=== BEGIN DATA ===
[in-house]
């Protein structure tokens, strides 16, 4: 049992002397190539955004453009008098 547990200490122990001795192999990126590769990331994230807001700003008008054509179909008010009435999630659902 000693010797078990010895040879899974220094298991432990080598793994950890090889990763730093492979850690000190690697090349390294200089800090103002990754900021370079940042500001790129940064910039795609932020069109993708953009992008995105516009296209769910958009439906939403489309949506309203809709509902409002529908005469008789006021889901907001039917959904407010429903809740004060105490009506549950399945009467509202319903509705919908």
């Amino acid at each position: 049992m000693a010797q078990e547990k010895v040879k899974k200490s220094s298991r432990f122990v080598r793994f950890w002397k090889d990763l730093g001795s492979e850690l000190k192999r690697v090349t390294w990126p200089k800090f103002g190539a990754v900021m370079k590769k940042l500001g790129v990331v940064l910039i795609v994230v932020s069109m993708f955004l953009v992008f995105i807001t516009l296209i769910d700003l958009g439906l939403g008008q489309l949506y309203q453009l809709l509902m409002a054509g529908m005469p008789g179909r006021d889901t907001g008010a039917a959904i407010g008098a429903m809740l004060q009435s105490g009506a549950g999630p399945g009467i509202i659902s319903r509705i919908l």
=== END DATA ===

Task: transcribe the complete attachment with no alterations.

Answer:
[in-house]
């Protein structure tokens, strides 16, 4: 049992002397190539955004453009008098 547990200490122990001795192999990126590769990331994230807001700003008008054509179909008010009435999630659902 000693010797078990010895040879899974220094298991432990080598793994950890090889990763730093492979850690000190690697090349390294200089800090103002990754900021370079940042500001790129940064910039795609932020069109993708953009992008995105516009296209769910958009439906939403489309949506309203809709509902409002529908005469008789006021889901907001039917959904407010429903809740004060105490009506549950399945009467509202319903509705919908």
């Amino acid at each position: 049992m000693a010797q078990e547990k010895v040879k899974k200490s220094s298991r432990f122990v080598r793994f950890w002397k090889d990763l730093g001795s492979e850690l000190k192999r690697v090349t390294w990126p200089k800090f103002g190539a990754v900021m370079k590769k940042l500001g790129v990331v940064l910039i795609v994230v932020s069109m993708f955004l953009v992008f995105i807001t516009l296209i769910d700003l958009g439906l939403g008008q489309l949506y309203q453009l809709l509902m409002a054509g529908m005469p008789g179909r006021d889901t907001g008010a039917a959904i407010g008098a429903m809740l004060q009435s105490g009506a549950g999630p399945g009467i509202i659902s319903r509705i919908l």